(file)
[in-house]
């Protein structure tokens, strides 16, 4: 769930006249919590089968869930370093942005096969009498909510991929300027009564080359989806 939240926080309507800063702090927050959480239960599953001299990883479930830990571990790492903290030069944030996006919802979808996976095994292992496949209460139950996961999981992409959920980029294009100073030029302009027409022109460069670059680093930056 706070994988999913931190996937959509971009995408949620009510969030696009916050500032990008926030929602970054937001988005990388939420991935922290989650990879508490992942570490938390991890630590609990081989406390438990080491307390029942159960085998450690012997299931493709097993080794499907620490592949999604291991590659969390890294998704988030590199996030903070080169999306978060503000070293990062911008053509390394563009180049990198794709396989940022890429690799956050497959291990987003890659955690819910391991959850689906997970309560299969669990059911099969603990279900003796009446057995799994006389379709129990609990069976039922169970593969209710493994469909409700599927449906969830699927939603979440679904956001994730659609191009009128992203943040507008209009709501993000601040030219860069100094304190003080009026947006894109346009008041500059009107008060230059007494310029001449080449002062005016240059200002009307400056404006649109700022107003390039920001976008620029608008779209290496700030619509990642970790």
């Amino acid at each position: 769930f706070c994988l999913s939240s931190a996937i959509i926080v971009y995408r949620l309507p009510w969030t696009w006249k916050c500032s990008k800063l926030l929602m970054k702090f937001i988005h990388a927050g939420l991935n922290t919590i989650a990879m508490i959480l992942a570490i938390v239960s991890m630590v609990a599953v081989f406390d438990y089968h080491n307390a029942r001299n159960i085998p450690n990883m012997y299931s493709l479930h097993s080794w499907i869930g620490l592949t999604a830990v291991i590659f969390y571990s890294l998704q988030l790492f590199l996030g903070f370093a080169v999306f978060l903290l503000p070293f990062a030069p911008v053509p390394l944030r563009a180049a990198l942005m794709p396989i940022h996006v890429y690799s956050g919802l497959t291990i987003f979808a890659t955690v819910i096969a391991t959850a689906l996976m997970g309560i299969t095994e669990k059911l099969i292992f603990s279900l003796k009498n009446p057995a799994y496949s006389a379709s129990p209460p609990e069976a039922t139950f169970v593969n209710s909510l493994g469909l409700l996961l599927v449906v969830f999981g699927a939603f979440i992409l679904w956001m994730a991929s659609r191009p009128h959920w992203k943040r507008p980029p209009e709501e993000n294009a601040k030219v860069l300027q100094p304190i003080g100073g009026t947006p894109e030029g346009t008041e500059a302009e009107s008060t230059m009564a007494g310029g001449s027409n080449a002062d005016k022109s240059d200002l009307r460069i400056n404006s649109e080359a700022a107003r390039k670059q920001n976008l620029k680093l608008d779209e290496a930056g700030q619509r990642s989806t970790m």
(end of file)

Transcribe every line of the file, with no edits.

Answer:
[in-house]
């Protein structure tokens, strides 16, 4: 769930006249919590089968869930370093942005096969009498909510991929300027009564080359989806 939240926080309507800063702090927050959480239960599953001299990883479930830990571990790492903290030069944030996006919802979808996976095994292992496949209460139950996961999981992409959920980029294009100073030029302009027409022109460069670059680093930056 706070994988999913931190996937959509971009995408949620009510969030696009916050500032990008926030929602970054937001988005990388939420991935922290989650990879508490992942570490938390991890630590609990081989406390438990080491307390029942159960085998450690012997299931493709097993080794499907620490592949999604291991590659969390890294998704988030590199996030903070080169999306978060503000070293990062911008053509390394563009180049990198794709396989940022890429690799956050497959291990987003890659955690819910391991959850689906997970309560299969669990059911099969603990279900003796009446057995799994006389379709129990609990069976039922169970593969209710493994469909409700599927449906969830699927939603979440679904956001994730659609191009009128992203943040507008209009709501993000601040030219860069100094304190003080009026947006894109346009008041500059009107008060230059007494310029001449080449002062005016240059200002009307400056404006649109700022107003390039920001976008620029608008779209290496700030619509990642970790």
């Amino acid at each position: 769930f706070c994988l999913s939240s931190a996937i959509i926080v971009y995408r949620l309507p009510w969030t696009w006249k916050c500032s990008k800063l926030l929602m970054k702090f937001i988005h990388a927050g939420l991935n922290t919590i989650a990879m508490i959480l992942a570490i938390v239960s991890m630590v609990a599953v081989f406390d438990y089968h080491n307390a029942r001299n159960i085998p450690n990883m012997y299931s493709l479930h097993s080794w499907i869930g620490l592949t999604a830990v291991i590659f969390y571990s890294l998704q988030l790492f590199l996030g903070f370093a080169v999306f978060l903290l503000p070293f990062a030069p911008v053509p390394l944030r563009a180049a990198l942005m794709p396989i940022h996006v890429y690799s956050g919802l497959t291990i987003f979808a890659t955690v819910i096969a391991t959850a689906l996976m997970g309560i299969t095994e669990k059911l099969i292992f603990s279900l003796k009498n009446p057995a799994y496949s006389a379709s129990p209460p609990e069976a039922t139950f169970v593969n209710s909510l493994g469909l409700l996961l599927v449906v969830f999981g699927a939603f979440i992409l679904w956001m994730a991929s659609r191009p009128h959920w992203k943040r507008p980029p209009e709501e993000n294009a601040k030219v860069l300027q100094p304190i003080g100073g009026t947006p894109e030029g346009t008041e500059a302009e009107s008060t230059m009564a007494g310029g001449s027409n080449a002062d005016k022109s240059d200002l009307r460069i400056n404006s649109e080359a700022a107003r390039k670059q920001n976008l620029k680093l608008d779209e290496a930056g700030q619509r990642s989806t970790m």